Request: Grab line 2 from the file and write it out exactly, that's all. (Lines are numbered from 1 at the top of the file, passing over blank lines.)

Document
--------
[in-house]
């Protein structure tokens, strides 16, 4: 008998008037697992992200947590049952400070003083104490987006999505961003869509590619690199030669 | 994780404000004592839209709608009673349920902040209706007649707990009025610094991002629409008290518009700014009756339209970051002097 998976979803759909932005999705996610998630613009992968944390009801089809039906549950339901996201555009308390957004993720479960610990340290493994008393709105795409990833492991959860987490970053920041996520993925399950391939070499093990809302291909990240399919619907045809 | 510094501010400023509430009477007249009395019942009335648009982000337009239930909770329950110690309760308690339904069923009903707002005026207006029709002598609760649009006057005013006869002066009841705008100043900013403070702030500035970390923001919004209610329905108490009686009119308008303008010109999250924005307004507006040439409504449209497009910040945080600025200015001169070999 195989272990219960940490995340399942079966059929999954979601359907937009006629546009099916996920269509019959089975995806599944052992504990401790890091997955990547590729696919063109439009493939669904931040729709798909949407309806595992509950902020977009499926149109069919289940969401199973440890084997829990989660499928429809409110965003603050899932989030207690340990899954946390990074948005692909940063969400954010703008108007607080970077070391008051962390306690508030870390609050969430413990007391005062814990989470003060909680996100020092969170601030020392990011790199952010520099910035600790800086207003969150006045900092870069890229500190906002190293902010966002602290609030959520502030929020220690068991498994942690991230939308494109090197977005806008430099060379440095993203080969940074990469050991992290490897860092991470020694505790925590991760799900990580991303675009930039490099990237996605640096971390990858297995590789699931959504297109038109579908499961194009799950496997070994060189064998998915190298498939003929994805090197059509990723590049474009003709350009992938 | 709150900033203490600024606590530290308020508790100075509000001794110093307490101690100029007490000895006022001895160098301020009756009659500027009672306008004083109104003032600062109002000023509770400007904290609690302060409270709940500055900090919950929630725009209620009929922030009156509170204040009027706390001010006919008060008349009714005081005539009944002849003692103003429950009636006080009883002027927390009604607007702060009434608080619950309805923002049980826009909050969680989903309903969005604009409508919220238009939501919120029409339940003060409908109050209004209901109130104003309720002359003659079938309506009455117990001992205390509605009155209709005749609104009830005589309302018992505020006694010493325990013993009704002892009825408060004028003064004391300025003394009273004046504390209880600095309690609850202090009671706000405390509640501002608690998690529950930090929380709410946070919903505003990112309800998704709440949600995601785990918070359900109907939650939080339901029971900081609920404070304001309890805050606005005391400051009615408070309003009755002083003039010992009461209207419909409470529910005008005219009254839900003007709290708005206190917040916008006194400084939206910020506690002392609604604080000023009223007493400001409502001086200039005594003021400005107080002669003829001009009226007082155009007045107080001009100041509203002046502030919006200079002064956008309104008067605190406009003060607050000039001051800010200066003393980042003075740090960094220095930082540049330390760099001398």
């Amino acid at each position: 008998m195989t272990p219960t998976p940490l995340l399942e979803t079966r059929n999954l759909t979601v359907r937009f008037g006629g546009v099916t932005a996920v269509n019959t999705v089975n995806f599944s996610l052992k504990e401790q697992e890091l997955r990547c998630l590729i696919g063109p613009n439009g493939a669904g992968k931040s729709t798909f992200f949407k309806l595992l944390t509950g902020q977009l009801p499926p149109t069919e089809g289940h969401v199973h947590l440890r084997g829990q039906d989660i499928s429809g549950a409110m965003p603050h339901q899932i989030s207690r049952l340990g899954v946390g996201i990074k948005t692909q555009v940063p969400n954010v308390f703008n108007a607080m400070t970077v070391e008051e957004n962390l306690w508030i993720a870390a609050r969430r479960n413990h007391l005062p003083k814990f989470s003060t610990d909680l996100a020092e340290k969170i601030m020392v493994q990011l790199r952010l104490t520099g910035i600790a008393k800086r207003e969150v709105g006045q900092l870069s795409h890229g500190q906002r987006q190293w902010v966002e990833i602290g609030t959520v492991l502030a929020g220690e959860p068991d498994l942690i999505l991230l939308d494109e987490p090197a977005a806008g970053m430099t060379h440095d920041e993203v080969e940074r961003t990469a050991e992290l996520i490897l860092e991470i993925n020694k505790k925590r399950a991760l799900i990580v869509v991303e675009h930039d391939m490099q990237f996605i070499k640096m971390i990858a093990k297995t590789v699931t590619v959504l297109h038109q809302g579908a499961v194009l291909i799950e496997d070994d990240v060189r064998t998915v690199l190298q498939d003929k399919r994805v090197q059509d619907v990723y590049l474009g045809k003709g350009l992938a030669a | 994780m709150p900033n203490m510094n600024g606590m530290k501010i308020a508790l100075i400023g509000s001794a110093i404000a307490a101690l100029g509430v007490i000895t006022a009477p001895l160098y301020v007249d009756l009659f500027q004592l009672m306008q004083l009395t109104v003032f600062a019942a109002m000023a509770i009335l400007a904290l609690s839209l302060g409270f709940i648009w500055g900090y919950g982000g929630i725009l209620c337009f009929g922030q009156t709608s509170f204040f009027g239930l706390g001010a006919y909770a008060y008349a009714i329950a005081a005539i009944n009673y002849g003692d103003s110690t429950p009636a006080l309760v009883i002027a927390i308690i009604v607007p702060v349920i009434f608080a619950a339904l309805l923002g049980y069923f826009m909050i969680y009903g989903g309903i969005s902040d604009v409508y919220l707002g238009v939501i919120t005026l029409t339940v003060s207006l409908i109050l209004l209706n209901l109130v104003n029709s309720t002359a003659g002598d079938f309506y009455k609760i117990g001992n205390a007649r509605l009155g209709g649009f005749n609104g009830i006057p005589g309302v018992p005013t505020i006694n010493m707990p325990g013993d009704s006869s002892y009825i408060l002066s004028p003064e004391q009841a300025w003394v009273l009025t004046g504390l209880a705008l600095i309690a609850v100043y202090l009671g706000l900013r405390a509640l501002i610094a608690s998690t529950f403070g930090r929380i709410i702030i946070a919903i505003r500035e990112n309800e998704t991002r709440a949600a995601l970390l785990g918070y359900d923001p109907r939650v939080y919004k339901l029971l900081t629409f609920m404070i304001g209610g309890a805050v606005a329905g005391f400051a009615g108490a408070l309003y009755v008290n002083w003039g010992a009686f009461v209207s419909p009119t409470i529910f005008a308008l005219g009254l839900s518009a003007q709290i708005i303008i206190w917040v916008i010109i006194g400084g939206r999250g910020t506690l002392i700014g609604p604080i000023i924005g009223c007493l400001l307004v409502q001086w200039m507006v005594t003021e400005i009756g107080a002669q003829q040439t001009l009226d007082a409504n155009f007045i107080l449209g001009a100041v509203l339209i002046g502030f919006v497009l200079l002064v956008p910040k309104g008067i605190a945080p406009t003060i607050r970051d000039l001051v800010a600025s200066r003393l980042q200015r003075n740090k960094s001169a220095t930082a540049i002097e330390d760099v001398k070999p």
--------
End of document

């Protein structure tokens, strides 16, 4: 008998008037697992992200947590049952400070003083104490987006999505961003869509590619690199030669 | 994780404000004592839209709608009673349920902040209706007649707990009025610094991002629409008290518009700014009756339209970051002097 998976979803759909932005999705996610998630613009992968944390009801089809039906549950339901996201555009308390957004993720479960610990340290493994008393709105795409990833492991959860987490970053920041996520993925399950391939070499093990809302291909990240399919619907045809 | 510094501010400023509430009477007249009395019942009335648009982000337009239930909770329950110690309760308690339904069923009903707002005026207006029709002598609760649009006057005013006869002066009841705008100043900013403070702030500035970390923001919004209610329905108490009686009119308008303008010109999250924005307004507006040439409504449209497009910040945080600025200015001169070999 195989272990219960940490995340399942079966059929999954979601359907937009006629546009099916996920269509019959089975995806599944052992504990401790890091997955990547590729696919063109439009493939669904931040729709798909949407309806595992509950902020977009499926149109069919289940969401199973440890084997829990989660499928429809409110965003603050899932989030207690340990899954946390990074948005692909940063969400954010703008108007607080970077070391008051962390306690508030870390609050969430413990007391005062814990989470003060909680996100020092969170601030020392990011790199952010520099910035600790800086207003969150006045900092870069890229500190906002190293902010966002602290609030959520502030929020220690068991498994942690991230939308494109090197977005806008430099060379440095993203080969940074990469050991992290490897860092991470020694505790925590991760799900990580991303675009930039490099990237996605640096971390990858297995590789699931959504297109038109579908499961194009799950496997070994060189064998998915190298498939003929994805090197059509990723590049474009003709350009992938 | 709150900033203490600024606590530290308020508790100075509000001794110093307490101690100029007490000895006022001895160098301020009756009659500027009672306008004083109104003032600062109002000023509770400007904290609690302060409270709940500055900090919950929630725009209620009929922030009156509170204040009027706390001010006919008060008349009714005081005539009944002849003692103003429950009636006080009883002027927390009604607007702060009434608080619950309805923002049980826009909050969680989903309903969005604009409508919220238009939501919120029409339940003060409908109050209004209901109130104003309720002359003659079938309506009455117990001992205390509605009155209709005749609104009830005589309302018992505020006694010493325990013993009704002892009825408060004028003064004391300025003394009273004046504390209880600095309690609850202090009671706000405390509640501002608690998690529950930090929380709410946070919903505003990112309800998704709440949600995601785990918070359900109907939650939080339901029971900081609920404070304001309890805050606005005391400051009615408070309003009755002083003039010992009461209207419909409470529910005008005219009254839900003007709290708005206190917040916008006194400084939206910020506690002392609604604080000023009223007493400001409502001086200039005594003021400005107080002669003829001009009226007082155009007045107080001009100041509203002046502030919006200079002064956008309104008067605190406009003060607050000039001051800010200066003393980042003075740090960094220095930082540049330390760099001398």